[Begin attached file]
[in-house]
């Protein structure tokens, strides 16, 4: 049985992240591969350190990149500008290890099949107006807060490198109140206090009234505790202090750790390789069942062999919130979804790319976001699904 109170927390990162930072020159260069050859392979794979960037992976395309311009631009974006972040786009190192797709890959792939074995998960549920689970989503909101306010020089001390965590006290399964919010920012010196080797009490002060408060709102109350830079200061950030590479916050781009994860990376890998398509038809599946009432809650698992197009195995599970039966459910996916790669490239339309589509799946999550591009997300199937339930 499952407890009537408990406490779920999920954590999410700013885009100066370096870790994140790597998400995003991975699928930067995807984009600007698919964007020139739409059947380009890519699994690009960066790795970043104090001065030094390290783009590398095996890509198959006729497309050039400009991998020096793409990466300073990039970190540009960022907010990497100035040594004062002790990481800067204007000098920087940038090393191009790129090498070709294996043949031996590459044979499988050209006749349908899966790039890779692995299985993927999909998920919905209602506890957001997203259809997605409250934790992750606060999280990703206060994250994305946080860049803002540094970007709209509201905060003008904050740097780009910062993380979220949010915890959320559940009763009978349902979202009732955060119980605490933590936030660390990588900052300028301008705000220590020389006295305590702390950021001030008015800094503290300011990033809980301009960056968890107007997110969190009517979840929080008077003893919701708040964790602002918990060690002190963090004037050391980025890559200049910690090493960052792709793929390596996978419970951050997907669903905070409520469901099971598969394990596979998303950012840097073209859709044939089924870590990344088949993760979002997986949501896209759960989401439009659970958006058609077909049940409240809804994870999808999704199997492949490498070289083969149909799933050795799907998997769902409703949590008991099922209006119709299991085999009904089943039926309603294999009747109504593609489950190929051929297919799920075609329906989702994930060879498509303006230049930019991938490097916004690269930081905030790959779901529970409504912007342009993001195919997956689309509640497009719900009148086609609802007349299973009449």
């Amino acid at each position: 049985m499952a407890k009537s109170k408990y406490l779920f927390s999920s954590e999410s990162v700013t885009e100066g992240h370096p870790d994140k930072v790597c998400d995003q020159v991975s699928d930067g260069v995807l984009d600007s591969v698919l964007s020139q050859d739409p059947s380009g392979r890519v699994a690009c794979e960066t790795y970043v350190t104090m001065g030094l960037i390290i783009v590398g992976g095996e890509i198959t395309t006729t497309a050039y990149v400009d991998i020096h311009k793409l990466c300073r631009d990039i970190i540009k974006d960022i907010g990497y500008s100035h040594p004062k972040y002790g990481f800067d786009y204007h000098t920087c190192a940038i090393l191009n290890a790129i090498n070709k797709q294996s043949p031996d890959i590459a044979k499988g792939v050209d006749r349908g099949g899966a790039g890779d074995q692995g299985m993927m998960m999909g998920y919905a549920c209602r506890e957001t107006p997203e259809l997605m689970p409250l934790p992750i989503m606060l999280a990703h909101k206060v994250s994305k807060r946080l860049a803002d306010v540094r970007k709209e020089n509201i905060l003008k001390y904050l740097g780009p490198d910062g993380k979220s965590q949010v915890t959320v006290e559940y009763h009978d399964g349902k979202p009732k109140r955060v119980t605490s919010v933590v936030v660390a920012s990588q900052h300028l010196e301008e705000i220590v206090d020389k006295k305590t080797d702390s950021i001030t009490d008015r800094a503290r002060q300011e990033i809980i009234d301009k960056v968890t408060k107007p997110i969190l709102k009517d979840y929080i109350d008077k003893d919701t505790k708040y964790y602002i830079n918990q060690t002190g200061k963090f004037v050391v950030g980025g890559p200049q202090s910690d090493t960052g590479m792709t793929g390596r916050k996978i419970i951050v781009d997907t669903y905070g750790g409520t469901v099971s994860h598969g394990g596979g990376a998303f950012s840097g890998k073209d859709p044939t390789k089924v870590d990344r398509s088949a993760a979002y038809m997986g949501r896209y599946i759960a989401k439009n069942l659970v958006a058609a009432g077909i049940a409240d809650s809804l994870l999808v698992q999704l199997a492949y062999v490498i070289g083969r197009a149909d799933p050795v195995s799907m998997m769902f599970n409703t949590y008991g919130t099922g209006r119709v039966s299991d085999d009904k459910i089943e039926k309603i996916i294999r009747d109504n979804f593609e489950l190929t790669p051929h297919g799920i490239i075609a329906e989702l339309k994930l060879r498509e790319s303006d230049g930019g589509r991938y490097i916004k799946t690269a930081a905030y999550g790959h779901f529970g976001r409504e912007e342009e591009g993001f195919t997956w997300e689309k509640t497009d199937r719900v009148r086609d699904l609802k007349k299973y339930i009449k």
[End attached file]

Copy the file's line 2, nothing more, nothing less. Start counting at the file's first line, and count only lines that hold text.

């Protein structure tokens, strides 16, 4: 049985992240591969350190990149500008290890099949107006807060490198109140206090009234505790202090750790390789069942062999919130979804790319976001699904 109170927390990162930072020159260069050859392979794979960037992976395309311009631009974006972040786009190192797709890959792939074995998960549920689970989503909101306010020089001390965590006290399964919010920012010196080797009490002060408060709102109350830079200061950030590479916050781009994860990376890998398509038809599946009432809650698992197009195995599970039966459910996916790669490239339309589509799946999550591009997300199937339930 499952407890009537408990406490779920999920954590999410700013885009100066370096870790994140790597998400995003991975699928930067995807984009600007698919964007020139739409059947380009890519699994690009960066790795970043104090001065030094390290783009590398095996890509198959006729497309050039400009991998020096793409990466300073990039970190540009960022907010990497100035040594004062002790990481800067204007000098920087940038090393191009790129090498070709294996043949031996590459044979499988050209006749349908899966790039890779692995299985993927999909998920919905209602506890957001997203259809997605409250934790992750606060999280990703206060994250994305946080860049803002540094970007709209509201905060003008904050740097780009910062993380979220949010915890959320559940009763009978349902979202009732955060119980605490933590936030660390990588900052300028301008705000220590020389006295305590702390950021001030008015800094503290300011990033809980301009960056968890107007997110969190009517979840929080008077003893919701708040964790602002918990060690002190963090004037050391980025890559200049910690090493960052792709793929390596996978419970951050997907669903905070409520469901099971598969394990596979998303950012840097073209859709044939089924870590990344088949993760979002997986949501896209759960989401439009659970958006058609077909049940409240809804994870999808999704199997492949490498070289083969149909799933050795799907998997769902409703949590008991099922209006119709299991085999009904089943039926309603294999009747109504593609489950190929051929297919799920075609329906989702994930060879498509303006230049930019991938490097916004690269930081905030790959779901529970409504912007342009993001195919997956689309509640497009719900009148086609609802007349299973009449």